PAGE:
Population: 4.6 Million
Currency: Euro (€ or EUR)
Time Zone: EST plus 5 hours
• Ireland is famous for Guinness beer, which has its brewery at St. James’ Gate in Dublin.
• The failure of the potato crops in 1845 led to what is known as the great famine, which lasted for five years and is known to have caused Irishmen and women to leave the country to settle elsewhere.
• Tracing Irish genealogy prior to 1922 is difficult because the records from the 14th century to 1922 were destroyed in a fire caused during the Irish Civil War.
Céad Míle Fáilte… Ireland offers the visitor one hundred thousand welcomes. This is truly one of the most hospitable countries on earth; to the Irish a stranger is just a friend they haven’t met yet! Among the world’s most ancient cultures, Ireland has retained the best of its past, whilst striding into the 21st century.
People have inhabited Ireland since around 6000 BC, leaving behind gold ornaments and stone monuments that have captivated the imagination of historians worldwide. Celtic tribes, from whom most Irish people can trace their roots, arrived on the island around 600 BC. Tradition maintains that St. Patrick arrived on the island in 432 AD and worked to convert the island to Christianity. In the years that followed, Irish scholars excelled in the study of Latin, Christian theology, and the arts of manuscript illumination, metalworking, and sculpture—evident in the intricate, carved stone crosses that dot the island.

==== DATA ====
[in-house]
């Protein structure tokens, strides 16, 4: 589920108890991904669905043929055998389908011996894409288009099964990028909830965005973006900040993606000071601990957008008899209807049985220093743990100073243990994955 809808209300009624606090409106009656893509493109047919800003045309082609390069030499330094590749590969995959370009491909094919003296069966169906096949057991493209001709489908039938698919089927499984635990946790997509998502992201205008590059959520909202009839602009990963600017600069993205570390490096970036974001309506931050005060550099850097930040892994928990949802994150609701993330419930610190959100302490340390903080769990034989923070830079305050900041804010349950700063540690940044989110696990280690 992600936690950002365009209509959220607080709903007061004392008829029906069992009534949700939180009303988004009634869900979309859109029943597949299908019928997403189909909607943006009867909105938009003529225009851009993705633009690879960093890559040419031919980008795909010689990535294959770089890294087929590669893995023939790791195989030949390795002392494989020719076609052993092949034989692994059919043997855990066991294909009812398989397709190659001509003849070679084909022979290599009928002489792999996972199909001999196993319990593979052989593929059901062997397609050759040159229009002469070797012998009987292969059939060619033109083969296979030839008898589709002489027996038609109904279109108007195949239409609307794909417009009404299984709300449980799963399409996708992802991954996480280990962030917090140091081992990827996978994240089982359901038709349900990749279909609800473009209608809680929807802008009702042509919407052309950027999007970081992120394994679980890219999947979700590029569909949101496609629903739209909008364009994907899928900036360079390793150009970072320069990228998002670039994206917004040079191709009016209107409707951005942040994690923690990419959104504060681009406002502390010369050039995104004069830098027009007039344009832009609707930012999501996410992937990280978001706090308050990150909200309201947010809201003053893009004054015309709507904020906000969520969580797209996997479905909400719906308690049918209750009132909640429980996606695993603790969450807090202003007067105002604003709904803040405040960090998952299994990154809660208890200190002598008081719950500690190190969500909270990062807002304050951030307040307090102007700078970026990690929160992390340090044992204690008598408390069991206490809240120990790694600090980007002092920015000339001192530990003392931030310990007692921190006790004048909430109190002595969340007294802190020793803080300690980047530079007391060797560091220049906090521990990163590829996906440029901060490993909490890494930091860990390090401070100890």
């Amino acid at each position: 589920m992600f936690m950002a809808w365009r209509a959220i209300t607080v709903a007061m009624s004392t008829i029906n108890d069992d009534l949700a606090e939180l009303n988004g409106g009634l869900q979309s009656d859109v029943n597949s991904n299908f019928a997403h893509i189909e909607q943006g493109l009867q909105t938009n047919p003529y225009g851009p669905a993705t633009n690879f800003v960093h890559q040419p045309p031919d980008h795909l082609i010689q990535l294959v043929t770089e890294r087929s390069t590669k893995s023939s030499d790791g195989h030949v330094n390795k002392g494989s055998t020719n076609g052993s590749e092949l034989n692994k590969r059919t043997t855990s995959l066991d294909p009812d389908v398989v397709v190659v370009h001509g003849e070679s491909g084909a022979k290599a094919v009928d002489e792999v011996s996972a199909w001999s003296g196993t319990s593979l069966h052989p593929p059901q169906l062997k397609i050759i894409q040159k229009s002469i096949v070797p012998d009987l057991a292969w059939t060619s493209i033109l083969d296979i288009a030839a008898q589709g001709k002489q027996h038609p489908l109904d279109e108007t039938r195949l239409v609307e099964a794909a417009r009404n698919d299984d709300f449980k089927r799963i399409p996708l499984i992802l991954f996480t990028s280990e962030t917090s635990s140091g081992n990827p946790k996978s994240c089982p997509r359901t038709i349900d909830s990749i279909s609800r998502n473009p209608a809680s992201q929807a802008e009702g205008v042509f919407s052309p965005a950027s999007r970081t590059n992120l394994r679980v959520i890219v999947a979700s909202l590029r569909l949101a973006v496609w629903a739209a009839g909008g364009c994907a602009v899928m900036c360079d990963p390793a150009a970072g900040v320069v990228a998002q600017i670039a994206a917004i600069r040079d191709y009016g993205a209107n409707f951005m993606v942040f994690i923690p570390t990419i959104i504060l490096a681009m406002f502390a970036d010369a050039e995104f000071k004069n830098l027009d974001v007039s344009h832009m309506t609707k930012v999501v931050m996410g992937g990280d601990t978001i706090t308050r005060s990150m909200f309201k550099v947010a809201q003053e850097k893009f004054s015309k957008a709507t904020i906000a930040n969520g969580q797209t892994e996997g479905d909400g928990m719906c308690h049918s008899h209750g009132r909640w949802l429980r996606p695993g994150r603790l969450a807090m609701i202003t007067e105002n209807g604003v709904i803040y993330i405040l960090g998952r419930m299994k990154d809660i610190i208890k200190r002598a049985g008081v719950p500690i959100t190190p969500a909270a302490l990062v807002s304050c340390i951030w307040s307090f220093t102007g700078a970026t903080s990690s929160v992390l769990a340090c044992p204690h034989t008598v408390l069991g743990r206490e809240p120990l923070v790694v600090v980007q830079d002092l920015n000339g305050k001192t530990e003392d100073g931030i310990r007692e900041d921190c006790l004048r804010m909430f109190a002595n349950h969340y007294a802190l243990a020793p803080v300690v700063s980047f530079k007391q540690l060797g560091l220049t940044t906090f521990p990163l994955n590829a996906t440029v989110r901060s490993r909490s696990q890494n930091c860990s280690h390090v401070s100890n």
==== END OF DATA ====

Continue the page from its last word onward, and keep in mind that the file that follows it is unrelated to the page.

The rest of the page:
Nordic invasions, which began in the late 8th century, were finally ended when King Brian Boru defeated the Danes in 1014. English invasions began in the 12th century and set off more than seven centuries of Anglo-Irish struggle, marked by fierce rebellions and harsh repressions. Religious freedom, outlawed in the 18th century, was restored in 1829. But this victory for the Irish Catholic majority was overshadowed by the Great Potato Famine from 1845 to 1848 that led to mass emigration. Today, millions around the world are proud to boast their Irish roots.
A failed 1916 Easter Monday Rebellion touched off several years of guerrilla warfare that in 1921 resulted in independence from the UK for 26 southern counties; six northern counties (Northern Ireland) remained part of the United Kingdom. In 1948, Ireland officially withdrew from the British Common wealth. In modern times, the Irish government has sought the peaceful unification of Ireland and has cooperated with Britain against terrorist groups. Ireland joined the European Community (now the EU) in 1973 and continues to grow in stature and strength as a young, independent country.
The Irish have a saying for every drop of rain, and a joke for every blade of grass! Few countries have produced such weavers of the spoken and written word. Oscar Wilde, James Joyce, W.B. Yeats and George Bernard Shaw are but a few of the master story-tellers to emerge from the Emerald Isle. If poetry is in the soul, then music is on every breeze. Ancient castle halls echo with the sounds of harp and flute. From Tralee to Tipperary and from Dublin to Galway Bay, you’ll hear the strains of traditional instruments as the generations come together to celebrate craic agus ceal (music and fun). Intricate rhythms are drummed out on hand-held bodhrans as Irish dancers match the tempo with their mesmeric stepping…the sound is the heartbeat of Irish music.
What to do in Dublin:
Dublin, the Fair City, dating from Viking times, is one of the most vibrant capitals in the world, famous for its opulent Georgian architecture and its vast selection of friendly pubs. Learn how a pint of Guinness should be poured, or try an Irish coffee. Seafood is plentiful and fresh, and traditional dishes such as Irish Stew, and bacon and cabbage can still be found. Aran sweaters, Donegal tweed jackets and Waterford Crystal glass are just a few examples of the quality of Irish craftsmanship.